Egomaniacal characters are grandiose narcissists. And their grandiosity sometimes borders on the delusional.
Our egos serve an important purpose. They help us navigate this world and deal with its slings and arrows. But we can identify too much with them. And when we do, we lose touch with our more authentic self. To see the bigger picture, be more fully alive, and treat each other justly, we must eventually surrender our egos. Narcissistic ego inflation interferes with that.
Self-esteem is about our sense of what we have going for us. Self-respect is more about what we have done with our gifts. And both reflect the kind of relationship we have with a “higher power.”
It’s hard to develop a balanced sense of self-worth in a culture that promotes and rewards egomaniacal thinking and a sense of entitlement.
Covert narcissism is narcissism under cover. Covert narcissists can be quite lovable and charming. So, beware. What you can’t readily see can hurt you.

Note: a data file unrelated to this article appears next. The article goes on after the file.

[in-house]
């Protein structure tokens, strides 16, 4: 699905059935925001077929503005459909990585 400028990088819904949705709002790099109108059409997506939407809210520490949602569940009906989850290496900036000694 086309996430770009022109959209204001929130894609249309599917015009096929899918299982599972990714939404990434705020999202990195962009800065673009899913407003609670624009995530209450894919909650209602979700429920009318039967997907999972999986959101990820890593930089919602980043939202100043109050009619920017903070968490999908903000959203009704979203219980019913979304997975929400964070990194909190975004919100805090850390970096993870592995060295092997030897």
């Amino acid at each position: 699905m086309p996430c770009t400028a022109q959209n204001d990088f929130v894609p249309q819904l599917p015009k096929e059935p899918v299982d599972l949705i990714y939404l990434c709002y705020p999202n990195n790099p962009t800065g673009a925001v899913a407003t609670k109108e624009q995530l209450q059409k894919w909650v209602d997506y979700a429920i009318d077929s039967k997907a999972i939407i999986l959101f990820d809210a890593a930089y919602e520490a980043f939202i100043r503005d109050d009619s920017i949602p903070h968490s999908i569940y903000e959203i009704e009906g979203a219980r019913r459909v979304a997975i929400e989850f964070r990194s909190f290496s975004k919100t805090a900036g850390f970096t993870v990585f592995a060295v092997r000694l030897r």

Because we live in an era of unprecedented narcissistic entitlement, it’s harder than ever to see this precious life we enjoy for what it fundamentally is: an unearned gift.
To be genuinely open, we have to accept the inevitability of pain. And if we don’t transform any pain we do experience, we’re certain to transmit it.
Waking up can take many forms. For some, it’s a sudden event. For others, it’s more of a process. And it can happen in various ways. Sometimes, it’s born of intense joy and passion. We’re truly jolted into awareness. But more often, it comes on the heels of great emotional pain. In either case, we lose our smaller, false self. And in the process, we discover our true self, our soul.
Sound character requires that we outgrow our innate egocentricity. And it’s more than an emotional or psychological exercise. It’s a profound spiritual undertaking.
Spiritual growth and character growth go hand-in-hand. And such growth is all about relationship – to ourselves, others, and our concept of a “higher power.”